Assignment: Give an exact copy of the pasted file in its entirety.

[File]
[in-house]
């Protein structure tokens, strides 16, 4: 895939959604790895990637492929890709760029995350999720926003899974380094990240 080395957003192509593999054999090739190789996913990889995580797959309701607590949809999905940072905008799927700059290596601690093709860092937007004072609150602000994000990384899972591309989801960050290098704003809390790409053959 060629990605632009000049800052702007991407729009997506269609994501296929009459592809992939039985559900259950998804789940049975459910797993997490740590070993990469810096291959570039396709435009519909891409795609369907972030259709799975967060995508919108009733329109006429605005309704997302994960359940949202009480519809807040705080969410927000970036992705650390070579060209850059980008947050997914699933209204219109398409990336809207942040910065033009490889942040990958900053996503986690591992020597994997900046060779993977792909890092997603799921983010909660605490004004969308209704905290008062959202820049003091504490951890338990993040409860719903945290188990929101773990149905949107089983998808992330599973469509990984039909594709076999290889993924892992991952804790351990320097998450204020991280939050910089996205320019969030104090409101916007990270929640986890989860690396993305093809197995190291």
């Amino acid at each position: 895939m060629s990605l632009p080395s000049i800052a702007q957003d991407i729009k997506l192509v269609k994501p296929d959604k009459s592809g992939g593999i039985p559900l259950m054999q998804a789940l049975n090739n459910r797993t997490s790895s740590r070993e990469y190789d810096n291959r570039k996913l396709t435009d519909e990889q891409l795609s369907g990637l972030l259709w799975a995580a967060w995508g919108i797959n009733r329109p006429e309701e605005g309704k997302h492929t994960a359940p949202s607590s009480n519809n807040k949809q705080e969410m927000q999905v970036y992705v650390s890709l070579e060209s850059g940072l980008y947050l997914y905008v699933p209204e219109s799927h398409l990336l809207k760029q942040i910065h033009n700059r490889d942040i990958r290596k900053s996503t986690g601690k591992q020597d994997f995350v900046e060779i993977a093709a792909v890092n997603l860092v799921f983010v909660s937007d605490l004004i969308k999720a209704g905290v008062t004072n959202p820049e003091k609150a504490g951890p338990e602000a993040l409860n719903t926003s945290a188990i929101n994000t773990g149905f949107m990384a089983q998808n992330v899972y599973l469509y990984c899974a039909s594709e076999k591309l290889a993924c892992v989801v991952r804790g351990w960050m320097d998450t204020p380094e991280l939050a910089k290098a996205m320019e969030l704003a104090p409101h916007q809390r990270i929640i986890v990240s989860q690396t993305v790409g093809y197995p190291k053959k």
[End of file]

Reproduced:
[in-house]
């Protein structure tokens, strides 16, 4: 895939959604790895990637492929890709760029995350999720926003899974380094990240 080395957003192509593999054999090739190789996913990889995580797959309701607590949809999905940072905008799927700059290596601690093709860092937007004072609150602000994000990384899972591309989801960050290098704003809390790409053959 060629990605632009000049800052702007991407729009997506269609994501296929009459592809992939039985559900259950998804789940049975459910797993997490740590070993990469810096291959570039396709435009519909891409795609369907972030259709799975967060995508919108009733329109006429605005309704997302994960359940949202009480519809807040705080969410927000970036992705650390070579060209850059980008947050997914699933209204219109398409990336809207942040910065033009490889942040990958900053996503986690591992020597994997900046060779993977792909890092997603799921983010909660605490004004969308209704905290008062959202820049003091504490951890338990993040409860719903945290188990929101773990149905949107089983998808992330599973469509990984039909594709076999290889993924892992991952804790351990320097998450204020991280939050910089996205320019969030104090409101916007990270929640986890989860690396993305093809197995190291």
């Amino acid at each position: 895939m060629s990605l632009p080395s000049i800052a702007q957003d991407i729009k997506l192509v269609k994501p296929d959604k009459s592809g992939g593999i039985p559900l259950m054999q998804a789940l049975n090739n459910r797993t997490s790895s740590r070993e990469y190789d810096n291959r570039k996913l396709t435009d519909e990889q891409l795609s369907g990637l972030l259709w799975a995580a967060w995508g919108i797959n009733r329109p006429e309701e605005g309704k997302h492929t994960a359940p949202s607590s009480n519809n807040k949809q705080e969410m927000q999905v970036y992705v650390s890709l070579e060209s850059g940072l980008y947050l997914y905008v699933p209204e219109s799927h398409l990336l809207k760029q942040i910065h033009n700059r490889d942040i990958r290596k900053s996503t986690g601690k591992q020597d994997f995350v900046e060779i993977a093709a792909v890092n997603l860092v799921f983010v909660s937007d605490l004004i969308k999720a209704g905290v008062t004072n959202p820049e003091k609150a504490g951890p338990e602000a993040l409860n719903t926003s945290a188990i929101n994000t773990g149905f949107m990384a089983q998808n992330v899972y599973l469509y990984c899974a039909s594709e076999k591309l290889a993924c892992v989801v991952r804790g351990w960050m320097d998450t204020p380094e991280l939050a910089k290098a996205m320019e969030l704003a104090p409101h916007q809390r990270i929640i986890v990240s989860q690396t993305v790409g093809y197995p190291k053959k």